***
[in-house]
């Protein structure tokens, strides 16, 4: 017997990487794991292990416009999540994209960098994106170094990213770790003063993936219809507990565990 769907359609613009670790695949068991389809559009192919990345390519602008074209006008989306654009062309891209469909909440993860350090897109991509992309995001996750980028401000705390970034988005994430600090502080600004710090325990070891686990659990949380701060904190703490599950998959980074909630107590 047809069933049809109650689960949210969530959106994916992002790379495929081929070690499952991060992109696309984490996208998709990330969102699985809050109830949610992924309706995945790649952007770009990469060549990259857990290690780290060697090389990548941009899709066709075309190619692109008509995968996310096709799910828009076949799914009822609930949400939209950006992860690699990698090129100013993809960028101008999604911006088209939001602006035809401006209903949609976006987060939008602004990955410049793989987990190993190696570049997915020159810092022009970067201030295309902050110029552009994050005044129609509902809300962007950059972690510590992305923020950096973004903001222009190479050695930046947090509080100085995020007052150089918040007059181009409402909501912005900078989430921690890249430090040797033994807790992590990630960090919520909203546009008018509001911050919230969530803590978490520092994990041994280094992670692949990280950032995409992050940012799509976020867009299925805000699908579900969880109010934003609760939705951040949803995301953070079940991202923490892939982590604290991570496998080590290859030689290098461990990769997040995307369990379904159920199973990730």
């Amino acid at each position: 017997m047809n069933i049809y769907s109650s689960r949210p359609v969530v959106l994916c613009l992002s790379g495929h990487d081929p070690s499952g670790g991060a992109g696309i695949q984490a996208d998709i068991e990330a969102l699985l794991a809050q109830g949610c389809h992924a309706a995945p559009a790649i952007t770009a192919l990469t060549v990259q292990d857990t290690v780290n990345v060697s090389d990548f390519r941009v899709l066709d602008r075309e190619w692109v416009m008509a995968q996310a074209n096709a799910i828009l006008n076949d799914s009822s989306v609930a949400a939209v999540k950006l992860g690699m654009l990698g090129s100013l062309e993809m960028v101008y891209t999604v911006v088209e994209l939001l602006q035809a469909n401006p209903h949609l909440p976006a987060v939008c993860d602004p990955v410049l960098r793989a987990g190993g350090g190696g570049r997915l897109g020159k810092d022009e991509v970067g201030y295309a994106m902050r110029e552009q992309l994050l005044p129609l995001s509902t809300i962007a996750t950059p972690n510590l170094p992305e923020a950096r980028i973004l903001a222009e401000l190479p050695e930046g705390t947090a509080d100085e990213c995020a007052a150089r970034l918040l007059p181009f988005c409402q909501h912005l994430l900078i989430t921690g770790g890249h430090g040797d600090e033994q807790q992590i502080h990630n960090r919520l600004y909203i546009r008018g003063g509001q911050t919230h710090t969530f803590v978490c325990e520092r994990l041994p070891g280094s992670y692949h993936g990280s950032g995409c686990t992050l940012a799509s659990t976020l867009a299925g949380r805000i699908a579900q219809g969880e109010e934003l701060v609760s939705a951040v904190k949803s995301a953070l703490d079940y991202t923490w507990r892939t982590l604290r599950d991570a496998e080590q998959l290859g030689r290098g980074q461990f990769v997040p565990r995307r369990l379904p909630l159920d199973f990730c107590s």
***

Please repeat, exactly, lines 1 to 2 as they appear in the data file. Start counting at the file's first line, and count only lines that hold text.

[in-house]
């Protein structure tokens, strides 16, 4: 017997990487794991292990416009999540994209960098994106170094990213770790003063993936219809507990565990 769907359609613009670790695949068991389809559009192919990345390519602008074209006008989306654009062309891209469909909440993860350090897109991509992309995001996750980028401000705390970034988005994430600090502080600004710090325990070891686990659990949380701060904190703490599950998959980074909630107590 047809069933049809109650689960949210969530959106994916992002790379495929081929070690499952991060992109696309984490996208998709990330969102699985809050109830949610992924309706995945790649952007770009990469060549990259857990290690780290060697090389990548941009899709066709075309190619692109008509995968996310096709799910828009076949799914009822609930949400939209950006992860690699990698090129100013993809960028101008999604911006088209939001602006035809401006209903949609976006987060939008602004990955410049793989987990190993190696570049997915020159810092022009970067201030295309902050110029552009994050005044129609509902809300962007950059972690510590992305923020950096973004903001222009190479050695930046947090509080100085995020007052150089918040007059181009409402909501912005900078989430921690890249430090040797033994807790992590990630960090919520909203546009008018509001911050919230969530803590978490520092994990041994280094992670692949990280950032995409992050940012799509976020867009299925805000699908579900969880109010934003609760939705951040949803995301953070079940991202923490892939982590604290991570496998080590290859030689290098461990990769997040995307369990379904159920199973990730």